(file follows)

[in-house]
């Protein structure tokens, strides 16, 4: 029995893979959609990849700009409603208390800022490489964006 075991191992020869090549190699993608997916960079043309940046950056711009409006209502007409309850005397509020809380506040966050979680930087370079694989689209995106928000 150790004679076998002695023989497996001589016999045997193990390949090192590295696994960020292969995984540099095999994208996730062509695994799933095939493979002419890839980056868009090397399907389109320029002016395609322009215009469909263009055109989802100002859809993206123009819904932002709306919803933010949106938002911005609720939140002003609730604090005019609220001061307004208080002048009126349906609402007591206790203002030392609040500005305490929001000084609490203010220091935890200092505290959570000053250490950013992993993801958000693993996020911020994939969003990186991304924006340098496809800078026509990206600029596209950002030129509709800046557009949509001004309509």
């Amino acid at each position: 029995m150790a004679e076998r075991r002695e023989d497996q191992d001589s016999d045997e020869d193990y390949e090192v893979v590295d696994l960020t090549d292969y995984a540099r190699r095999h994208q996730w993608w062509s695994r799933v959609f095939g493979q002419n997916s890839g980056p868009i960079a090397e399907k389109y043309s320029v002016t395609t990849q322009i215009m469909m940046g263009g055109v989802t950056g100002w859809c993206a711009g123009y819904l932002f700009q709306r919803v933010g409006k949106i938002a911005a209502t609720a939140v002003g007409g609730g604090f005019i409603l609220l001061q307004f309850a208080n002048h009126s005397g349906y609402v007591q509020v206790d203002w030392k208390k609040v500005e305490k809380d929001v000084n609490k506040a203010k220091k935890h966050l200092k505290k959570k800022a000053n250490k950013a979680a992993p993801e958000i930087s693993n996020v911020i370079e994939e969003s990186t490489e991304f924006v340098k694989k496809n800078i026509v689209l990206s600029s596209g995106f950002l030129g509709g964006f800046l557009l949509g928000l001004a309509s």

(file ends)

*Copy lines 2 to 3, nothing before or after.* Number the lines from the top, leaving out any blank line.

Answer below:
């Protein structure tokens, strides 16, 4: 029995893979959609990849700009409603208390800022490489964006 075991191992020869090549190699993608997916960079043309940046950056711009409006209502007409309850005397509020809380506040966050979680930087370079694989689209995106928000 150790004679076998002695023989497996001589016999045997193990390949090192590295696994960020292969995984540099095999994208996730062509695994799933095939493979002419890839980056868009090397399907389109320029002016395609322009215009469909263009055109989802100002859809993206123009819904932002709306919803933010949106938002911005609720939140002003609730604090005019609220001061307004208080002048009126349906609402007591206790203002030392609040500005305490929001000084609490203010220091935890200092505290959570000053250490950013992993993801958000693993996020911020994939969003990186991304924006340098496809800078026509990206600029596209950002030129509709800046557009949509001004309509």
């Amino acid at each position: 029995m150790a004679e076998r075991r002695e023989d497996q191992d001589s016999d045997e020869d193990y390949e090192v893979v590295d696994l960020t090549d292969y995984a540099r190699r095999h994208q996730w993608w062509s695994r799933v959609f095939g493979q002419n997916s890839g980056p868009i960079a090397e399907k389109y043309s320029v002016t395609t990849q322009i215009m469909m940046g263009g055109v989802t950056g100002w859809c993206a711009g123009y819904l932002f700009q709306r919803v933010g409006k949106i938002a911005a209502t609720a939140v002003g007409g609730g604090f005019i409603l609220l001061q307004f309850a208080n002048h009126s005397g349906y609402v007591q509020v206790d203002w030392k208390k609040v500005e305490k809380d929001v000084n609490k506040a203010k220091k935890h966050l200092k505290k959570k800022a000053n250490k950013a979680a992993p993801e958000i930087s693993n996020v911020i370079e994939e969003s990186t490489e991304f924006v340098k694989k496809n800078i026509v689209l990206s600029s596209g995106f950002l030129g509709g964006f800046l557009l949509g928000l001004a309509s």